When Benjamin first joins the Army, he catches up with Gabriel in a ransacked plantation home. From an upstairs window, they witness a battle that likely represents the Battle of Camden, which took place just outside of Charleston, SC on April 16, 1780. The British regulars face the militia lines in an open field, in a barbaric form of set-piece warfare. The cinematography of this particular sequence is interesting. A focus on the terror and confusion in the faces of the mere boys comprising the militia lines and images of several bloody deaths seem to emphasize the horror of the unequally-matched war.
At one point in the film, the murderous Colonel Tavington herds an entire village of unsuspecting civilians into a church, bars the doors, and burns the church to the ground. No such event ever occurred, as such a horrific and barbarous act would never have been tolerated in what was considered a “gentlemanly” form of warfare in many ways. Of course, plenty of barbaric things did take place, but nothing on such a massive scale, especially involving civilians.
The final, decisive battle of the film is modeled after the Battle at Cowpens, which took place on January 17, 1781. The patriots use the militia, led by Benjamin Martin, as a decoy; when the outnumbered militiamen retreat over the hill, the British break rank in their eagerness for victory, charge over the hill, and find themselves running headlong into the artillery fire of the Continental Army. The real Battle at Cowpens actually happened like that, with the British chasing retreating militia into an overwhelming force of American Continentals.
The battle in the movie breaks from reality in a few places. For one thing, the British troops in the movie are commanded by General Cornwallis, who wasn’t even at the Battle at Cowpens; his final defeat was at the hand of General Washington at Yorktown. Colonel Tarleton, the inspiration for Tavington’s character, was in command of the British troops. In the movie, Benjamin Martin, head of the militia, rallies the Americans in dramatic fashion and holds the line despite the fury of the British bayonet charge. In reality, the Americans were under the command of Brigadier General Daniel Morgan. The Americans suffered only minor casualties, while the British force was almost completely wiped out. Colonel Tarleton escaped with roughly 200 men, only to be chased down by American Colonel William Washington, determined to get revenge for past wrongs—just as Benjamin Martin sought revenge against Tavington in the film. Historically, the men faced off in hand-to-hand combat, and Tarleton escaped. Just as it is portrayed in the film, the Battle of Cowpens really was a turning point of the war in the South; it the Americans to hold the Southern front until they could receive aid from the French.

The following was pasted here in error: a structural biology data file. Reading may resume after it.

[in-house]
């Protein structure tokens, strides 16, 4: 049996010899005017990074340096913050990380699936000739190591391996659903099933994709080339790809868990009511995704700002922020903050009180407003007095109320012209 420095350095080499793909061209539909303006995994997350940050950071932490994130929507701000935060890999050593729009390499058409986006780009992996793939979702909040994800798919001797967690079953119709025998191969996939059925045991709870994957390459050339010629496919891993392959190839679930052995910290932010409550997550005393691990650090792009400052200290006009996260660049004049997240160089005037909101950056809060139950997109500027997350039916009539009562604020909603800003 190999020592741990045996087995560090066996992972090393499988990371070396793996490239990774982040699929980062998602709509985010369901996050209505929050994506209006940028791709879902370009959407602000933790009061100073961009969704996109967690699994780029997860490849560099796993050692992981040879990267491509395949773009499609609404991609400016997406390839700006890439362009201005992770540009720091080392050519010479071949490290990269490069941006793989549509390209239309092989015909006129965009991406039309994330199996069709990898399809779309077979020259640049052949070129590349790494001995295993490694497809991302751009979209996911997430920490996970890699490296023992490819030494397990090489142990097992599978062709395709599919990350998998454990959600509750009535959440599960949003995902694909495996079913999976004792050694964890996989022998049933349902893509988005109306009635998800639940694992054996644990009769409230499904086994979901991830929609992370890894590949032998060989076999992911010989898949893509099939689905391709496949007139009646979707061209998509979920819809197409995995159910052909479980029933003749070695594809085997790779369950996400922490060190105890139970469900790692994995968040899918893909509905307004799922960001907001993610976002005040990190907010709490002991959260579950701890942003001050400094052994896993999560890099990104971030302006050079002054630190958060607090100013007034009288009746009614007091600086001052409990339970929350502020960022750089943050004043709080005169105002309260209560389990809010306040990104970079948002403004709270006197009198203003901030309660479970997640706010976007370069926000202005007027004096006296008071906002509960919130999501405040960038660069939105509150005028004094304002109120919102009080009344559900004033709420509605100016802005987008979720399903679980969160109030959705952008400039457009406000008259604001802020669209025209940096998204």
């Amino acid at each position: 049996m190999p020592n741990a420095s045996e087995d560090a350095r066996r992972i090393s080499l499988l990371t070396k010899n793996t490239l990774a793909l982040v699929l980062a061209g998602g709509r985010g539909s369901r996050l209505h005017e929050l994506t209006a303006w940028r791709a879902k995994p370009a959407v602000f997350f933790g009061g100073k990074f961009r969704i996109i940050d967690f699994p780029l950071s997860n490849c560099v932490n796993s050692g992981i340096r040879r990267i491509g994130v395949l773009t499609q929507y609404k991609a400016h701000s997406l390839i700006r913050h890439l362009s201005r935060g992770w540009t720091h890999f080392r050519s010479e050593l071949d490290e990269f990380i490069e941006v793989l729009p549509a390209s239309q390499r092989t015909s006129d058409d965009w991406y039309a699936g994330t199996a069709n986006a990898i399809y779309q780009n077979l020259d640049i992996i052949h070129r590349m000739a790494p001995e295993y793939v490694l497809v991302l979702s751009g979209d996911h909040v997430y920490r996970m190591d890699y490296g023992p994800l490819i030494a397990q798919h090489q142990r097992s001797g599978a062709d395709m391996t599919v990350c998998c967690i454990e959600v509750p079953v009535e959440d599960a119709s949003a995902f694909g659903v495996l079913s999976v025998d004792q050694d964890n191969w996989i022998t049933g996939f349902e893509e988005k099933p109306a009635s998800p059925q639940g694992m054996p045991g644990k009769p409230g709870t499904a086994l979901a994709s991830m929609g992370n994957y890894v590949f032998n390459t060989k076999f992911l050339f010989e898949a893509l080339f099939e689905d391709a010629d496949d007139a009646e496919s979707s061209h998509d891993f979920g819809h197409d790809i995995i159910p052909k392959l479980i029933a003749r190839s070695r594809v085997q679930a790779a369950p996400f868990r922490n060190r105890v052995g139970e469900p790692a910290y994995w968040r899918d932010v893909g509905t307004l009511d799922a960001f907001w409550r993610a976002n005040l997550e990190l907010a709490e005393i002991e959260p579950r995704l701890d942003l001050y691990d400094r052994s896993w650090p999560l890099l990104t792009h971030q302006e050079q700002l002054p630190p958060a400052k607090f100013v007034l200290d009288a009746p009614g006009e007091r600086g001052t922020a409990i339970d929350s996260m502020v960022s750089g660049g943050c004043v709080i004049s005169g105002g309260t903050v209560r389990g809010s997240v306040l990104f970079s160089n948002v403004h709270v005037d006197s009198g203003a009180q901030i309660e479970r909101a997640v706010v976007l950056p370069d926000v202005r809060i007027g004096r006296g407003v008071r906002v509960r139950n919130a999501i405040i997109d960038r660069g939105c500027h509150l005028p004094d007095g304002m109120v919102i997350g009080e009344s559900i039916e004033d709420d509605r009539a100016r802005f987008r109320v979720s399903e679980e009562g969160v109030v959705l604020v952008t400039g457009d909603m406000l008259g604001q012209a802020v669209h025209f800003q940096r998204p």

The importance of family is a key theme throughout the film. Benjamin struggles with seemingly conflicted interests: stay and protect his family for the short term or go to war and fight for their long-term freedom while risking their immediate safety. Arguably, it’s his refusal to take action when Gabriel is captured that impels young Thomas to charge at the redcoats and become the target of Tavington’s wrath. He ultimately chooses to fight for freedom, however, and has to bear the loss of another son. Both sons died as heroes. Near the beginning of the film, Thomas is seen painting small lead redcoats, then lining them up and “shooting” them. Benjamin’s conflict of interest is represented in an emotional way as, each time he is about to lead his militia into a battle, he takes several of those lead redcoats and melts them into musket balls. He is destroying his son’s playthings and using them to create something that will help him fight the man who killed his son; it’s a cathartic expression of his inner journey as he moves from a vengeful approach and into his true patriotic idealism.
It is worth noting that Benjamin Martin does not own slaves; instead, he has freed his slaves and they now work as hired hands on his property and in his home. Obviously, his benevolence is not representative of the majority of South Carolina farmers in 1776, but it was not entirely unheard-of: the Founders recognized that slavery was incompatible with the fundamental principles of the nation they were creating. I think it’s fair to say that if the moral convictions and courage of the Founding Fathers had been shared by more leaders in succeeding generations, slavery would have ended much sooner.
“They call this the new world. It’s not. It’s the same as the old. But we will have a chance to build a new world—a world where all men are created equal under God.”
This is the hope foreseen by young Gabriel Martin, the brave and honorable warrior who gives The Patriot its name. It is also the goal striven for by all of the militiamen, continental soldiers, political leaders, church leaders, and families during the American War for Independence. The sacrifices of individuals like Benjamin Martin and his family were not in vain—America did become a better world; now it is our turn to make sacrifices in the fight to preserve it.